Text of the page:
Two weeks in Ghana village makes lasting difference

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BELTON—When Shirley Walker, a social work professor at the University of Mary Hardin-Baylor , participated in a mission trip to a small village outside of Kotoku, Ghana, she hoped to contribute any way she could.

“I didn’t really know just how much social work they would have me do there,” she said. “I wanted to just peel potatoes in the kitchen—whatever God wanted me to do.”

Walker’s two weeks with the orphans at the Rafiki Foundation’s group home turned out to be much more than just peeling potatoes.

University of Mary Hardin-Baylor Social Work Professor Shirley Walker works with children at the Rafiki Foundation group home in Kotoku, Ghana. (UMHB Photos)

During the first week she taught learning skills to four different age groups and was reintroduced to kickball.

“That is not something I would have chosen for myself at all, but it was good and helped me see the children in a different environment,” she said.

Some of the most memorable work she did was one-on-one with a girl named Mary, who is a slow reader. Mary seemed to get picked on a lot. Walker said after reading to Mary the book The Kissing Hand, she altered its message for her, telling Mary that when she felt lonely or sad she could kiss her palm, hold it to her cheek and say to herself “God loves me.”

“She had this glow, a smile on her face,” Walker said as she recounted the experience.

During her second week at the village,Walker began forming a bond with Cathy Carney, the village director. Carney was in the process of hiring for the first time a social worker for the village and sought advice from Walker, who has years of experience in the field.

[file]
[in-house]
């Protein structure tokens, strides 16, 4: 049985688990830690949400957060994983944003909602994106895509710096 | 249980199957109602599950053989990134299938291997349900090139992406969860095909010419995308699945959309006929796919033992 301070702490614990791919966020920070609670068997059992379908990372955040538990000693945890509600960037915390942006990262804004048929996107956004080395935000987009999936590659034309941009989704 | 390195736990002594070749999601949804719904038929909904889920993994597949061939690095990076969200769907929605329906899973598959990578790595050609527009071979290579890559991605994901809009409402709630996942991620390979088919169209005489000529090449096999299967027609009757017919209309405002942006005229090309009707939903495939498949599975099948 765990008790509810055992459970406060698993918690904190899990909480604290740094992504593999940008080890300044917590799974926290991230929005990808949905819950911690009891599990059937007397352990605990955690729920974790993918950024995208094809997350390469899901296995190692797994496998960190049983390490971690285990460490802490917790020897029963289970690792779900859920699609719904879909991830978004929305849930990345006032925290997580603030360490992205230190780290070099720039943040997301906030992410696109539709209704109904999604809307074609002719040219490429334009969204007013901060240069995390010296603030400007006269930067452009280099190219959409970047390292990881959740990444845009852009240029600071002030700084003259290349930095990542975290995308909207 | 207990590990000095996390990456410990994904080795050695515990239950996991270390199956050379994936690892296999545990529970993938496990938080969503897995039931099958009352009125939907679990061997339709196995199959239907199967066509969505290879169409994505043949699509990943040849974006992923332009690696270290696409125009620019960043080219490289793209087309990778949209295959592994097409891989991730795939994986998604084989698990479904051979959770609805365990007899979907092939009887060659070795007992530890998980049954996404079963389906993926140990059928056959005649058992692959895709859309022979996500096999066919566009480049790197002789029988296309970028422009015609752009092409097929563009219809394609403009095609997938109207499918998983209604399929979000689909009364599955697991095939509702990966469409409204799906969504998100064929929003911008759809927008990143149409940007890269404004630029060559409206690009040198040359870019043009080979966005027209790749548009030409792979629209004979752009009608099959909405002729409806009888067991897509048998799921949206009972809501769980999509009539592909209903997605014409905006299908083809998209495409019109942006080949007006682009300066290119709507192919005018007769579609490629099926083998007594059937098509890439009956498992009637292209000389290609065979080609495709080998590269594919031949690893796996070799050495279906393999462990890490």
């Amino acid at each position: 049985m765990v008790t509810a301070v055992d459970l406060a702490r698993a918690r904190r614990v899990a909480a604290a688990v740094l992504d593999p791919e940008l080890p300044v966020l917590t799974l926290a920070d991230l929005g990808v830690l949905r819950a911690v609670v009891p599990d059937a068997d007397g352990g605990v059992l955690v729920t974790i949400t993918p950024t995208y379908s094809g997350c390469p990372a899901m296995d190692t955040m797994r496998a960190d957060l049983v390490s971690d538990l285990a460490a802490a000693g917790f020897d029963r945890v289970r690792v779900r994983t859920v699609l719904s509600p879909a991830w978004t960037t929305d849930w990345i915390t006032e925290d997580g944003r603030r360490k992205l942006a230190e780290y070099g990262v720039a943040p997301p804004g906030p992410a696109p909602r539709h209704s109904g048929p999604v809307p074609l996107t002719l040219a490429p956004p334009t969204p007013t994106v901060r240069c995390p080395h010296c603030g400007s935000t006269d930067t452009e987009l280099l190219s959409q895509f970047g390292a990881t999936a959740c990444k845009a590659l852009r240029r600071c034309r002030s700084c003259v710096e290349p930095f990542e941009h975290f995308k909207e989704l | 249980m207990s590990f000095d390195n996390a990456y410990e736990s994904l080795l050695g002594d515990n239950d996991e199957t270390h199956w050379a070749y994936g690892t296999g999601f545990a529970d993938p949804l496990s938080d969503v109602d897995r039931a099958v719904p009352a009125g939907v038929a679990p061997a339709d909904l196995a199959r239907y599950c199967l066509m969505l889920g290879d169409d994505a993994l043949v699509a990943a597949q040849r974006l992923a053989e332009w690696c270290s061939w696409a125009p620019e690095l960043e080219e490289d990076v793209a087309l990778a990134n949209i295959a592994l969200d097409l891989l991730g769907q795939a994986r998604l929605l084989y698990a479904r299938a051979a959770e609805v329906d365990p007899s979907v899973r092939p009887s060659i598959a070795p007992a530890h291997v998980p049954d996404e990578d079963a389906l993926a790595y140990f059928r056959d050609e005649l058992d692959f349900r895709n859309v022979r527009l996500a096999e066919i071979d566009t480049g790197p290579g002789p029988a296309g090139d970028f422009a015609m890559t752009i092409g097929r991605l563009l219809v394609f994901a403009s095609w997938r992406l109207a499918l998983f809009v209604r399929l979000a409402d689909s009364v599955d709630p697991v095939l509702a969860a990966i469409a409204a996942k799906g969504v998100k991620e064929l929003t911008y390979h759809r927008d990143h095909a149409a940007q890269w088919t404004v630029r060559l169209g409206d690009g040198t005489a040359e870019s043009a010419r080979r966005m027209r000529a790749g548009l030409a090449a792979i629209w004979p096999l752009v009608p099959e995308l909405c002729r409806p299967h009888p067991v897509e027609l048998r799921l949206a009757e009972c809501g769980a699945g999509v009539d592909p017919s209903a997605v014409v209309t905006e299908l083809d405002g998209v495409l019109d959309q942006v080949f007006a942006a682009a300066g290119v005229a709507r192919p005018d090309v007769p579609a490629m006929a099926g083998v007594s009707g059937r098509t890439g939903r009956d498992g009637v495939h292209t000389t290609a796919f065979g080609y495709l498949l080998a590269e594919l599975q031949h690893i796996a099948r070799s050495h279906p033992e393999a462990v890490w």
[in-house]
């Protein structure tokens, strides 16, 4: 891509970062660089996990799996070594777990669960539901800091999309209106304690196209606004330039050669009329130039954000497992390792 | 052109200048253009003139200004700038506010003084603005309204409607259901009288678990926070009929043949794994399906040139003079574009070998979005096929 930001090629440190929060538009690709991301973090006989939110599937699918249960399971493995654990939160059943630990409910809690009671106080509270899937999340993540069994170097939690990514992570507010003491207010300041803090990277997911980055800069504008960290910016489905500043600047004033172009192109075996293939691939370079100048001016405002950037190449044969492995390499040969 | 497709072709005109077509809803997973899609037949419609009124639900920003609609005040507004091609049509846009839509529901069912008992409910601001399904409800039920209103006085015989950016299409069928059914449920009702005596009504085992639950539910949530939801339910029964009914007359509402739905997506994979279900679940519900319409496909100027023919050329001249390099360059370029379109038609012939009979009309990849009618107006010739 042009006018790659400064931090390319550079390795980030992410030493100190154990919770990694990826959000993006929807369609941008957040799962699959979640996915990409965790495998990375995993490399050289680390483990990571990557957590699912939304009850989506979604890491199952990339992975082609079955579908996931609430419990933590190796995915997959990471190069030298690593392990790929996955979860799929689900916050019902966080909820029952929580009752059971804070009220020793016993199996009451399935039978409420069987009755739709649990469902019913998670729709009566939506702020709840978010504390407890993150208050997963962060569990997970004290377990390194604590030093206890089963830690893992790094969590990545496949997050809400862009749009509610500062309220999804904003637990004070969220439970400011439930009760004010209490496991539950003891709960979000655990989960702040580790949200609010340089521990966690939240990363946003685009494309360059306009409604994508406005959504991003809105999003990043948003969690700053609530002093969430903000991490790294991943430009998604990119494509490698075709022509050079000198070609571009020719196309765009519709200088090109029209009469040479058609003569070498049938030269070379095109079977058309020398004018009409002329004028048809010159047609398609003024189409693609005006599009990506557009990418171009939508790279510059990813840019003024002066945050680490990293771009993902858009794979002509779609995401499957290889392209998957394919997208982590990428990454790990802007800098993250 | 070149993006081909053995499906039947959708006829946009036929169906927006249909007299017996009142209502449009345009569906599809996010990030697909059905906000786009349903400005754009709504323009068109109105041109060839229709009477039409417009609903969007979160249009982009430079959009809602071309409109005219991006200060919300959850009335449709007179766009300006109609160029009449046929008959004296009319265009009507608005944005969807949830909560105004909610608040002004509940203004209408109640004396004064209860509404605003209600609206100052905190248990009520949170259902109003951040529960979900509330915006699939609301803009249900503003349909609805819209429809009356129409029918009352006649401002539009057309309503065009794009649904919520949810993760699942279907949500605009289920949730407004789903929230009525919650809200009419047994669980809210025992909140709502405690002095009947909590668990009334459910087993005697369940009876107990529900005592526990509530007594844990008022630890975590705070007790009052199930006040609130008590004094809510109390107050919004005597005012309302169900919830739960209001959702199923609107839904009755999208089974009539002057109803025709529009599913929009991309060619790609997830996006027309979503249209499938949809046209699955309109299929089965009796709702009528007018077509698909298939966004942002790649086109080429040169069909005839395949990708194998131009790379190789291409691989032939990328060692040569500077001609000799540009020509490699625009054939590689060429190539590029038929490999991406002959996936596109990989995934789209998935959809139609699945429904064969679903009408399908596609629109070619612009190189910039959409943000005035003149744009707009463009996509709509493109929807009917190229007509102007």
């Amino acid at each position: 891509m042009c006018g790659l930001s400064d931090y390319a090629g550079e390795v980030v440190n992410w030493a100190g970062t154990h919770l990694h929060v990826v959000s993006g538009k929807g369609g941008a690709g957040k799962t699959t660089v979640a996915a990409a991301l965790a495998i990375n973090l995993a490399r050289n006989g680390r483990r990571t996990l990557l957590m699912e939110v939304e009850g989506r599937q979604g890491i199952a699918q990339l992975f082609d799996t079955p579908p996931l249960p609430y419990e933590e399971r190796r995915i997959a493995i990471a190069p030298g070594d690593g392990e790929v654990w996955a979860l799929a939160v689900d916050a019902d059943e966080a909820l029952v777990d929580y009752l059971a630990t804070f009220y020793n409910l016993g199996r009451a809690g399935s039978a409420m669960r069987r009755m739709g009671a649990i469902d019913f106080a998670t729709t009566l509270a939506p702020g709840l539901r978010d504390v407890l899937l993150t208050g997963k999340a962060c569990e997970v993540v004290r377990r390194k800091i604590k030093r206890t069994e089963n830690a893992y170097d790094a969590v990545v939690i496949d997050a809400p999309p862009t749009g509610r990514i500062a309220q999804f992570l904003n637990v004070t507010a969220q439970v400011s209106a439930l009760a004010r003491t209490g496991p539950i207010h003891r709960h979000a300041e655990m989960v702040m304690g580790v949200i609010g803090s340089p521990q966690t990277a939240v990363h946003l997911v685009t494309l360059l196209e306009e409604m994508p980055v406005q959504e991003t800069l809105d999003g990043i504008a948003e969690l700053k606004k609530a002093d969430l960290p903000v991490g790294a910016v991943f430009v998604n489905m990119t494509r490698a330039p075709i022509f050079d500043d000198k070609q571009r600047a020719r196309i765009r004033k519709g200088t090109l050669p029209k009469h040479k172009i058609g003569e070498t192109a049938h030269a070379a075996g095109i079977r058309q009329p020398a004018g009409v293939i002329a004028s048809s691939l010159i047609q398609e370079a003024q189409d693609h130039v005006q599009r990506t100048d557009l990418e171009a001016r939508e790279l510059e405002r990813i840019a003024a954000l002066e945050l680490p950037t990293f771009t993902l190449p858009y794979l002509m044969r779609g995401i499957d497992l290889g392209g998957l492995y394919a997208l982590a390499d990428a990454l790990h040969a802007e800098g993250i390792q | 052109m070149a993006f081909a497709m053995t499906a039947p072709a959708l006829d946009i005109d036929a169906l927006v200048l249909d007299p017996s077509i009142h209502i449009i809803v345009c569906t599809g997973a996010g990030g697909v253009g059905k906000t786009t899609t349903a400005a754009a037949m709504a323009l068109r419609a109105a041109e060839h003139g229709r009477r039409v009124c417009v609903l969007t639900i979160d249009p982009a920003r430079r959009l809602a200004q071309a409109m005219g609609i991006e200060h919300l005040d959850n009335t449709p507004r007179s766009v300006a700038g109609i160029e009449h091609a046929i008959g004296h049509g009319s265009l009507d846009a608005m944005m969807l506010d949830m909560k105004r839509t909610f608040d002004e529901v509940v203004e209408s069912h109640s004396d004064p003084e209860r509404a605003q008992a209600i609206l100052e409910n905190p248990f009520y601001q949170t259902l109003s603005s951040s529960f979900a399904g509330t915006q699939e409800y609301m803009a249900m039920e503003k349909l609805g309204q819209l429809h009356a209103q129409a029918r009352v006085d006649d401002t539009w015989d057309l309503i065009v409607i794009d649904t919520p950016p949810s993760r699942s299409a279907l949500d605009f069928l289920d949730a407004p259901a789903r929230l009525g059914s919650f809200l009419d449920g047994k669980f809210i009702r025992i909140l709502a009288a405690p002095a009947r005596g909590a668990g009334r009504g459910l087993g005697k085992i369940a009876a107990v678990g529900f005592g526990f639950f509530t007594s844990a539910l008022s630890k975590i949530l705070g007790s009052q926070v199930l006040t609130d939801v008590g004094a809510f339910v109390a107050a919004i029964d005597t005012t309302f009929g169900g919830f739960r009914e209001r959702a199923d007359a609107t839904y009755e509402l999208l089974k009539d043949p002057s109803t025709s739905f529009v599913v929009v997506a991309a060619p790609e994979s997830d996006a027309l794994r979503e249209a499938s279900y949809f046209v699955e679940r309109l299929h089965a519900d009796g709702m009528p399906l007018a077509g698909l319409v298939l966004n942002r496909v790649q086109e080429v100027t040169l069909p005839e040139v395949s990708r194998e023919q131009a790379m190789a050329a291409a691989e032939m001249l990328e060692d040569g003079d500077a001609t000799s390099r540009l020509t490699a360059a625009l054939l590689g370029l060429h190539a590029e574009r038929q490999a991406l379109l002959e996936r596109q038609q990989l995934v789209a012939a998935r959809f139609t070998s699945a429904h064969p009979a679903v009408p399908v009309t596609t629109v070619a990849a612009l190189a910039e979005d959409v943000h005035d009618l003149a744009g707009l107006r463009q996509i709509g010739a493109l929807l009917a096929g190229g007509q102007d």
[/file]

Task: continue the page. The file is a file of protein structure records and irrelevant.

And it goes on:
“I was in hog heaven,” Walker said. “I loved it. At the end of eight hours, Cathy looked at me and said, ‘I have just had a graduate course.’”

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Walker was surprised when she was later asked to lead interviews with five candidates for the job. In addition, she drafted a job description for the position, developed interview questions and the interview process. Walker also developed the village’s referral process and referral forms.

“That was easy for me, because it’s what I do,” she said.

Before Walker left the village, Carney asked if she would serve as her unofficial U.S. consultant for social work. The consultations have continued via e-mail, Walker said.

Shirley Walker and friend.

Walker felt satisfaction using her professional knowledge to potentially benefit the children for long after her two-week stint.

Another significant event didn’t exactly come as a surprise to Walker, since she sensed a clear direction from God about it during a prayer meeting a week before she left.

Through two full-time missionaries from her church, Central Baptist in Round Rock, she learned about a family near Kotoku who had lost a seven-year-old son to a tragic accident. The boy’s sister, Magdalene, is a student at the village school.

“The Lord told me (in that prayer meeting), ‘You are going over there to minister to this family,’” she said.

Walker said she missed out on two early opportunities to visit Magdalene and her family, but on a Sunday afternoon she was able to go with Carney to visit them in their home.

“Because of the timing, I got to pray individually with Magdalene, her mother, father, two brothers and an aunt. That was such a wonderful prayer. They were so responsive.”

It was only two weeks but Walker talks glowingly about her experiences, how she fell in love with the people and left part of her heart on the African continent.

“I see it as God ministering to those kids, and he allowed me to be the vessel,” she said.


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